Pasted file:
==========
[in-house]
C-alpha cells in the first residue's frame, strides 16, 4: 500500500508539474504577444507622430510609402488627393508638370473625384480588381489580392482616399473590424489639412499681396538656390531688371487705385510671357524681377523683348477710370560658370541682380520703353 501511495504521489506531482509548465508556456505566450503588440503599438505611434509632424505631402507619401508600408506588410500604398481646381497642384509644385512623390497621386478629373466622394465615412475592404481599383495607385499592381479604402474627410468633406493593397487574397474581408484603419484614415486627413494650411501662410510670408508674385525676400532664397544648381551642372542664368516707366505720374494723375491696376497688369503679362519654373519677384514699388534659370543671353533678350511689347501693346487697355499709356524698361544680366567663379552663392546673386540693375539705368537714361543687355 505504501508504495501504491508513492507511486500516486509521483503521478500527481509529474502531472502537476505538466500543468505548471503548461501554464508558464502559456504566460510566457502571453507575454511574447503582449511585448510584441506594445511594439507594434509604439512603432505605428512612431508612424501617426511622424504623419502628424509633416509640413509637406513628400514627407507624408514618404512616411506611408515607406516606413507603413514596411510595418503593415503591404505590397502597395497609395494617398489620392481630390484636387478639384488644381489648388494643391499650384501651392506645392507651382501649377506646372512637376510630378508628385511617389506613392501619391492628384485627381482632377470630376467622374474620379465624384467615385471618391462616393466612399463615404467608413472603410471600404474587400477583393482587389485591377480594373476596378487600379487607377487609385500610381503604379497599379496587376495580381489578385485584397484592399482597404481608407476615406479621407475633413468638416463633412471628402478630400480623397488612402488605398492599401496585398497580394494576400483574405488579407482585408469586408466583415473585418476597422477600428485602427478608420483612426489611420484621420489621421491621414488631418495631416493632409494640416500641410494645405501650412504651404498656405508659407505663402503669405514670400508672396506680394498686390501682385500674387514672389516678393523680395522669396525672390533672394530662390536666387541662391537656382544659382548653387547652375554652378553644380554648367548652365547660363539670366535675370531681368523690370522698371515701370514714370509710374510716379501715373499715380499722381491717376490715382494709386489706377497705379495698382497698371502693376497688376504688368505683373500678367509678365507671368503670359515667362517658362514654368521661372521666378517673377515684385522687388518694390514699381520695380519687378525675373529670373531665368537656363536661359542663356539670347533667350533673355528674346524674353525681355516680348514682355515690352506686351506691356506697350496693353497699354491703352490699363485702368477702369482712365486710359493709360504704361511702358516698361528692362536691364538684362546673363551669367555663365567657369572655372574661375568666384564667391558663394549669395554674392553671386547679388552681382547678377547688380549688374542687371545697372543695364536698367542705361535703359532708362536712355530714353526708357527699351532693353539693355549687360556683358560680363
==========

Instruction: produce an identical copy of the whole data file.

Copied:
[in-house]
C-alpha cells in the first residue's frame, strides 16, 4: 500500500508539474504577444507622430510609402488627393508638370473625384480588381489580392482616399473590424489639412499681396538656390531688371487705385510671357524681377523683348477710370560658370541682380520703353 501511495504521489506531482509548465508556456505566450503588440503599438505611434509632424505631402507619401508600408506588410500604398481646381497642384509644385512623390497621386478629373466622394465615412475592404481599383495607385499592381479604402474627410468633406493593397487574397474581408484603419484614415486627413494650411501662410510670408508674385525676400532664397544648381551642372542664368516707366505720374494723375491696376497688369503679362519654373519677384514699388534659370543671353533678350511689347501693346487697355499709356524698361544680366567663379552663392546673386540693375539705368537714361543687355 505504501508504495501504491508513492507511486500516486509521483503521478500527481509529474502531472502537476505538466500543468505548471503548461501554464508558464502559456504566460510566457502571453507575454511574447503582449511585448510584441506594445511594439507594434509604439512603432505605428512612431508612424501617426511622424504623419502628424509633416509640413509637406513628400514627407507624408514618404512616411506611408515607406516606413507603413514596411510595418503593415503591404505590397502597395497609395494617398489620392481630390484636387478639384488644381489648388494643391499650384501651392506645392507651382501649377506646372512637376510630378508628385511617389506613392501619391492628384485627381482632377470630376467622374474620379465624384467615385471618391462616393466612399463615404467608413472603410471600404474587400477583393482587389485591377480594373476596378487600379487607377487609385500610381503604379497599379496587376495580381489578385485584397484592399482597404481608407476615406479621407475633413468638416463633412471628402478630400480623397488612402488605398492599401496585398497580394494576400483574405488579407482585408469586408466583415473585418476597422477600428485602427478608420483612426489611420484621420489621421491621414488631418495631416493632409494640416500641410494645405501650412504651404498656405508659407505663402503669405514670400508672396506680394498686390501682385500674387514672389516678393523680395522669396525672390533672394530662390536666387541662391537656382544659382548653387547652375554652378553644380554648367548652365547660363539670366535675370531681368523690370522698371515701370514714370509710374510716379501715373499715380499722381491717376490715382494709386489706377497705379495698382497698371502693376497688376504688368505683373500678367509678365507671368503670359515667362517658362514654368521661372521666378517673377515684385522687388518694390514699381520695380519687378525675373529670373531665368537656363536661359542663356539670347533667350533673355528674346524674353525681355516680348514682355515690352506686351506691356506697350496693353497699354491703352490699363485702368477702369482712365486710359493709360504704361511702358516698361528692362536691364538684362546673363551669367555663365567657369572655372574661375568666384564667391558663394549669395554674392553671386547679388552681382547678377547688380549688374542687371545697372543695364536698367542705361535703359532708362536712355530714353526708357527699351532693353539693355549687360556683358560680363